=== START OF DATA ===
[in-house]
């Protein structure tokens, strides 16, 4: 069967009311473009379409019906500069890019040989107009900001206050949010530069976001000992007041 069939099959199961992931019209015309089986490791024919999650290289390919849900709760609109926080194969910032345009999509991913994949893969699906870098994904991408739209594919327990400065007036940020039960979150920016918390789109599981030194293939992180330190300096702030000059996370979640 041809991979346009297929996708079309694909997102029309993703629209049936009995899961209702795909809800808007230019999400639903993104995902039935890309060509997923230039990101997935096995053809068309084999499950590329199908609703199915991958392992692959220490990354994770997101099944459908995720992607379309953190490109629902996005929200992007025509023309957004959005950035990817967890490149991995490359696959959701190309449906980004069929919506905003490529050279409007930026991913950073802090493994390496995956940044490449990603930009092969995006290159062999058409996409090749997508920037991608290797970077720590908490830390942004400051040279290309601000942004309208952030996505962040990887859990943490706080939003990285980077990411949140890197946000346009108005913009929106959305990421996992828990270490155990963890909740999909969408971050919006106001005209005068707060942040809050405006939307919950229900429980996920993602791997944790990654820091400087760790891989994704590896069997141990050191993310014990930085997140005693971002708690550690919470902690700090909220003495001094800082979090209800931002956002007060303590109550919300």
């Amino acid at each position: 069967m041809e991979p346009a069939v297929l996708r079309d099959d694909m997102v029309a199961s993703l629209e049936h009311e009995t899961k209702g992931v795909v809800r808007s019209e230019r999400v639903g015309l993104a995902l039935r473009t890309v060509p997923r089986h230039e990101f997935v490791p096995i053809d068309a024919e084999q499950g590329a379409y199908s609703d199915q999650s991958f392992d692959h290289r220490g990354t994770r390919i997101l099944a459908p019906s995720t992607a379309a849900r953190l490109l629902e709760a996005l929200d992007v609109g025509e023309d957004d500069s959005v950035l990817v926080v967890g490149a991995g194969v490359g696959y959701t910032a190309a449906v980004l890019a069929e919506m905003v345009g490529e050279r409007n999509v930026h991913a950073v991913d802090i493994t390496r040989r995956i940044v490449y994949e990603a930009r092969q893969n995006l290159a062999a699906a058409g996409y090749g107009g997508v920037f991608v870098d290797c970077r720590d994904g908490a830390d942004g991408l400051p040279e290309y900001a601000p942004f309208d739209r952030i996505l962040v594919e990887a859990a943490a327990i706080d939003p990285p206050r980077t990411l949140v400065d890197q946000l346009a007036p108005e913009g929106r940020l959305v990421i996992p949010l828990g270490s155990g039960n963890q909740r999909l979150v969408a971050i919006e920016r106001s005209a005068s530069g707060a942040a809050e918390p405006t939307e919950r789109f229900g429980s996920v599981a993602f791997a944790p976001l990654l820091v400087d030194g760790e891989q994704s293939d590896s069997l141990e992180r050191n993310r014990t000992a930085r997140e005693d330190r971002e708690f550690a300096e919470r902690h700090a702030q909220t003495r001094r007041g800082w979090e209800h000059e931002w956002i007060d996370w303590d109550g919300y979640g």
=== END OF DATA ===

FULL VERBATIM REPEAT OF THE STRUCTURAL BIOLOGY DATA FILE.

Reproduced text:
[in-house]
């Protein structure tokens, strides 16, 4: 069967009311473009379409019906500069890019040989107009900001206050949010530069976001000992007041 069939099959199961992931019209015309089986490791024919999650290289390919849900709760609109926080194969910032345009999509991913994949893969699906870098994904991408739209594919327990400065007036940020039960979150920016918390789109599981030194293939992180330190300096702030000059996370979640 041809991979346009297929996708079309694909997102029309993703629209049936009995899961209702795909809800808007230019999400639903993104995902039935890309060509997923230039990101997935096995053809068309084999499950590329199908609703199915991958392992692959220490990354994770997101099944459908995720992607379309953190490109629902996005929200992007025509023309957004959005950035990817967890490149991995490359696959959701190309449906980004069929919506905003490529050279409007930026991913950073802090493994390496995956940044490449990603930009092969995006290159062999058409996409090749997508920037991608290797970077720590908490830390942004400051040279290309601000942004309208952030996505962040990887859990943490706080939003990285980077990411949140890197946000346009108005913009929106959305990421996992828990270490155990963890909740999909969408971050919006106001005209005068707060942040809050405006939307919950229900429980996920993602791997944790990654820091400087760790891989994704590896069997141990050191993310014990930085997140005693971002708690550690919470902690700090909220003495001094800082979090209800931002956002007060303590109550919300």
């Amino acid at each position: 069967m041809e991979p346009a069939v297929l996708r079309d099959d694909m997102v029309a199961s993703l629209e049936h009311e009995t899961k209702g992931v795909v809800r808007s019209e230019r999400v639903g015309l993104a995902l039935r473009t890309v060509p997923r089986h230039e990101f997935v490791p096995i053809d068309a024919e084999q499950g590329a379409y199908s609703d199915q999650s991958f392992d692959h290289r220490g990354t994770r390919i997101l099944a459908p019906s995720t992607a379309a849900r953190l490109l629902e709760a996005l929200d992007v609109g025509e023309d957004d500069s959005v950035l990817v926080v967890g490149a991995g194969v490359g696959y959701t910032a190309a449906v980004l890019a069929e919506m905003v345009g490529e050279r409007n999509v930026h991913a950073v991913d802090i493994t390496r040989r995956i940044v490449y994949e990603a930009r092969q893969n995006l290159a062999a699906a058409g996409y090749g107009g997508v920037f991608v870098d290797c970077r720590d994904g908490a830390d942004g991408l400051p040279e290309y900001a601000p942004f309208d739209r952030i996505l962040v594919e990887a859990a943490a327990i706080d939003p990285p206050r980077t990411l949140v400065d890197q946000l346009a007036p108005e913009g929106r940020l959305v990421i996992p949010l828990g270490s155990g039960n963890q909740r999909l979150v969408a971050i919006e920016r106001s005209a005068s530069g707060a942040a809050e918390p405006t939307e919950r789109f229900g429980s996920v599981a993602f791997a944790p976001l990654l820091v400087d030194g760790e891989q994704s293939d590896s069997l141990e992180r050191n993310r014990t000992a930085r997140e005693d330190r971002e708690f550690a300096e919470r902690h700090a702030q909220t003495r001094r007041g800082w979090e209800h000059e931002w956002i007060d996370w303590d109550g919300y979640g």